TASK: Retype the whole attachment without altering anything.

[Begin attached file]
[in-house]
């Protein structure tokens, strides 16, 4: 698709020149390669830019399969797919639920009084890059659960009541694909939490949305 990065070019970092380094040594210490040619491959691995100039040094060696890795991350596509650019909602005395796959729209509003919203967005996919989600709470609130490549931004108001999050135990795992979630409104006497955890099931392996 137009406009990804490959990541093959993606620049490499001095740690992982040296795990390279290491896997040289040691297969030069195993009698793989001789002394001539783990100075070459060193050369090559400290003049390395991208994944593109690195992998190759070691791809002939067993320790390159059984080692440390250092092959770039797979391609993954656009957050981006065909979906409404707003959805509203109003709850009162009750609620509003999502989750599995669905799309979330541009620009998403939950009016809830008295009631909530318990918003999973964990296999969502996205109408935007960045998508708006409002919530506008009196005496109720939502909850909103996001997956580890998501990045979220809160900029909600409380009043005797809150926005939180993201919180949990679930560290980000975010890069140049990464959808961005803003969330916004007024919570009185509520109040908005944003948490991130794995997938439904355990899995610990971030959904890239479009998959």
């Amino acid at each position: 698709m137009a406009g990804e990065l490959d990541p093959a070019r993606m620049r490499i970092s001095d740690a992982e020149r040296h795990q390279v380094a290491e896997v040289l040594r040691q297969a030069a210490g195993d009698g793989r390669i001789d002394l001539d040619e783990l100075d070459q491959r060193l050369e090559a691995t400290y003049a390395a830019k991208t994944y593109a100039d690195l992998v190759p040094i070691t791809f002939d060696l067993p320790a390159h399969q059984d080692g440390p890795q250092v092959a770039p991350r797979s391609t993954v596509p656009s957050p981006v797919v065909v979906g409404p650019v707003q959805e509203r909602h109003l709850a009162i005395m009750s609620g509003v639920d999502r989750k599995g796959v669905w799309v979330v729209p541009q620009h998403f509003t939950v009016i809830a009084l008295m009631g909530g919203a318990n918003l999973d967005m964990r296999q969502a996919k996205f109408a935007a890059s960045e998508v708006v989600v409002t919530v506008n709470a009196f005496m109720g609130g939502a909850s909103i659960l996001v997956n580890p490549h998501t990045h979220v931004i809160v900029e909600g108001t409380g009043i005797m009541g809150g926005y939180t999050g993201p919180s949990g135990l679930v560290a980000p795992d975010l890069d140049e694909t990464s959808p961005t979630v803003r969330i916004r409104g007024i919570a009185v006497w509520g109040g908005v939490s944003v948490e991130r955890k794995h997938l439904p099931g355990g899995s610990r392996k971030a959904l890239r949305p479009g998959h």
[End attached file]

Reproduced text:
[in-house]
């Protein structure tokens, strides 16, 4: 698709020149390669830019399969797919639920009084890059659960009541694909939490949305 990065070019970092380094040594210490040619491959691995100039040094060696890795991350596509650019909602005395796959729209509003919203967005996919989600709470609130490549931004108001999050135990795992979630409104006497955890099931392996 137009406009990804490959990541093959993606620049490499001095740690992982040296795990390279290491896997040289040691297969030069195993009698793989001789002394001539783990100075070459060193050369090559400290003049390395991208994944593109690195992998190759070691791809002939067993320790390159059984080692440390250092092959770039797979391609993954656009957050981006065909979906409404707003959805509203109003709850009162009750609620509003999502989750599995669905799309979330541009620009998403939950009016809830008295009631909530318990918003999973964990296999969502996205109408935007960045998508708006409002919530506008009196005496109720939502909850909103996001997956580890998501990045979220809160900029909600409380009043005797809150926005939180993201919180949990679930560290980000975010890069140049990464959808961005803003969330916004007024919570009185509520109040908005944003948490991130794995997938439904355990899995610990971030959904890239479009998959």
């Amino acid at each position: 698709m137009a406009g990804e990065l490959d990541p093959a070019r993606m620049r490499i970092s001095d740690a992982e020149r040296h795990q390279v380094a290491e896997v040289l040594r040691q297969a030069a210490g195993d009698g793989r390669i001789d002394l001539d040619e783990l100075d070459q491959r060193l050369e090559a691995t400290y003049a390395a830019k991208t994944y593109a100039d690195l992998v190759p040094i070691t791809f002939d060696l067993p320790a390159h399969q059984d080692g440390p890795q250092v092959a770039p991350r797979s391609t993954v596509p656009s957050p981006v797919v065909v979906g409404p650019v707003q959805e509203r909602h109003l709850a009162i005395m009750s609620g509003v639920d999502r989750k599995g796959v669905w799309v979330v729209p541009q620009h998403f509003t939950v009016i809830a009084l008295m009631g909530g919203a318990n918003l999973d967005m964990r296999q969502a996919k996205f109408a935007a890059s960045e998508v708006v989600v409002t919530v506008n709470a009196f005496m109720g609130g939502a909850s909103i659960l996001v997956n580890p490549h998501t990045h979220v931004i809160v900029e909600g108001t409380g009043i005797m009541g809150g926005y939180t999050g993201p919180s949990g135990l679930v560290a980000p795992d975010l890069d140049e694909t990464s959808p961005t979630v803003r969330i916004r409104g007024i919570a009185v006497w509520g109040g908005v939490s944003v948490e991130r955890k794995h997938l439904p099931g355990g899995s610990r392996k971030a959904l890239r949305p479009g998959h």